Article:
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  Field Notes From
What it Takes to Build the Unbeatable Body: Pushing the Limit

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From Author

Rick Gore

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From Photographer

Joe McNally

Unfiltered for authenticity, these accounts have not been researched and may differ from the printed article.

covering the Unbeatable Body

Field Notes From Author
Rick Gore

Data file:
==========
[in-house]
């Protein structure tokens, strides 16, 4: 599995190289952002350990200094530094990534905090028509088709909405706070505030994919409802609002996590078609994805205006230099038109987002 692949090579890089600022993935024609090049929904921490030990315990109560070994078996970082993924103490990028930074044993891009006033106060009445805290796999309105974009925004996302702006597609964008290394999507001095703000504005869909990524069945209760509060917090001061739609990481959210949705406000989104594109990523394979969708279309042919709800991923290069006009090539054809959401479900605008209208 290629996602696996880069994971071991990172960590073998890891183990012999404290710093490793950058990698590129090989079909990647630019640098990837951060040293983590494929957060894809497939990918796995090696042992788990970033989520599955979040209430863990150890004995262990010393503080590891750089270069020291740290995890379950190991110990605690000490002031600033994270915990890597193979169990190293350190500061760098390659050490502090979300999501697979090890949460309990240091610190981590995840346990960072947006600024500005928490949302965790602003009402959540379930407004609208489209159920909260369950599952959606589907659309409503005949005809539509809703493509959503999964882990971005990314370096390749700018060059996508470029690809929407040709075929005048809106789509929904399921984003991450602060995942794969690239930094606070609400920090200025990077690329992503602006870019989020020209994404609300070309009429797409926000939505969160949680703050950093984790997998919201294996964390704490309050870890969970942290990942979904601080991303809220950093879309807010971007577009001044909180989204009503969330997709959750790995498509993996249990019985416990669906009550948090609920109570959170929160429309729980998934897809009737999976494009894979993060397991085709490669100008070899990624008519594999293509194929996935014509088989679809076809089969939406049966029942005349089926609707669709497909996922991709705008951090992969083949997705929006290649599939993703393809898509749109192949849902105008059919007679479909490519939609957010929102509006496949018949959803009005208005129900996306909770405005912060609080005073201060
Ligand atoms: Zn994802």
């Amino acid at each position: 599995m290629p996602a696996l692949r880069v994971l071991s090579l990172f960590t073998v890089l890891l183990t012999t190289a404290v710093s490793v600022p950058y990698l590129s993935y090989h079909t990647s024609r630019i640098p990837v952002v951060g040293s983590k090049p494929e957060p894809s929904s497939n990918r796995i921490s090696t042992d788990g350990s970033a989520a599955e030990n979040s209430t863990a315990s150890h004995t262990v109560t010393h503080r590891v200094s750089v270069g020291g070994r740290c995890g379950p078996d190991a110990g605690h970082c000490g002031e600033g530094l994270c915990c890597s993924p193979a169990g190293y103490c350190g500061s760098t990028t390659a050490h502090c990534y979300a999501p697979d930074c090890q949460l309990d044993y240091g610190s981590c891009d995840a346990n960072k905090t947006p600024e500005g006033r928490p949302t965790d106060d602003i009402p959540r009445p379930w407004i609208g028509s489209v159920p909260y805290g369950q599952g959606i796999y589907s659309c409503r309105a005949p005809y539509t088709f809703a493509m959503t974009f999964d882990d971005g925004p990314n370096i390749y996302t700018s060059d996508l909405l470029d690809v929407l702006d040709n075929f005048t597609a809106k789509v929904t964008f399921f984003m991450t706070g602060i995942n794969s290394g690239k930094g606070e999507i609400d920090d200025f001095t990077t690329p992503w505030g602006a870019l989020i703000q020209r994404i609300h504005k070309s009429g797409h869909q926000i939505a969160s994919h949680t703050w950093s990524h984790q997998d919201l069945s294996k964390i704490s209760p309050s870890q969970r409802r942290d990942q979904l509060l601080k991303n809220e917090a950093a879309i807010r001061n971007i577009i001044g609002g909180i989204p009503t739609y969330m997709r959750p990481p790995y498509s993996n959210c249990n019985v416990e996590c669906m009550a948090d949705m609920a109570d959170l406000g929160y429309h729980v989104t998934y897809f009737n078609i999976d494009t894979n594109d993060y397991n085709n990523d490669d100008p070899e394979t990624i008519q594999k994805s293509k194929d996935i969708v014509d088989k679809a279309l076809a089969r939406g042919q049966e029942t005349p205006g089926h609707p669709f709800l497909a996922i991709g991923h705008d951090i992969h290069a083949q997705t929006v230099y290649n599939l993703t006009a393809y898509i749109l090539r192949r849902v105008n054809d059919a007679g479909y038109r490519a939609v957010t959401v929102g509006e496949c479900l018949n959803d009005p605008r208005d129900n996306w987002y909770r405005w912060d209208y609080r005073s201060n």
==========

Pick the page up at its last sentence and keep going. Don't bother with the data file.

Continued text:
It is truly an aesthetic experience to see world-class athletes at work. I watched the Australian swimming team, which may well be the world champions this year, as they worked out in Canberra. It’s amazing to see these bodies and the power of their strokes. It’s the same with the Russian gymnasts. You can watch these people on TV, but not until you get to where they train and see the amount of work they put into it can you really appreciate what they accomplish. They train outside Moscow in a dilapidated old Soviet-era structure, but they have everything they need inside. It’s like a greenhouse on a winter’s day. I was there for hours just watching. I’m not a sports nut, so it was particularly hard covering so many sports in rapid succession. I found myself having to go from weight lifting to diving to gymnastics all within a few hours of each other. I went to the Russian gymnasts training center and drew a blank on the names of the high bar, parallel bars, and the horse. That’s not good if you’re trying to do an interview. My introduction to Brazilian jiu-jitsu, which many believe is the most effective of all the martial arts, was daunting at first. Rorion Gracie, who brought the sport to the United States in the 1970s, agreed to talk to me about his “art” in his studio in Torrance, California. I was expecting to do an interview, but he had other plans. He greeted me in his gee, the traditional uniform of open jacket and loose pants. “I’ve been psyching myself up for you,” he said. Who was he kidding? This big man in his mid-40s could have broken me into a hundred pieces. He’s trained FBI and CIA agents, Navy SEALs, and Mel Gibson for the movie Lethal Weapon II. A few minutes later I was dressed out in my own gee and facing him in a small room with a padded floor. “You don’t have to be strong,” he told me. “Anyone can be effective at this. You have to have a strategy.” Then he grabbed my throat. “Suppose someone comes at you like this,” he said. “What do you do?” “Scream and die,” I thought to myself. But Rorion showed me a simple dodging move, and I was free. After 45 minutes of this, I was ready to take on the world.

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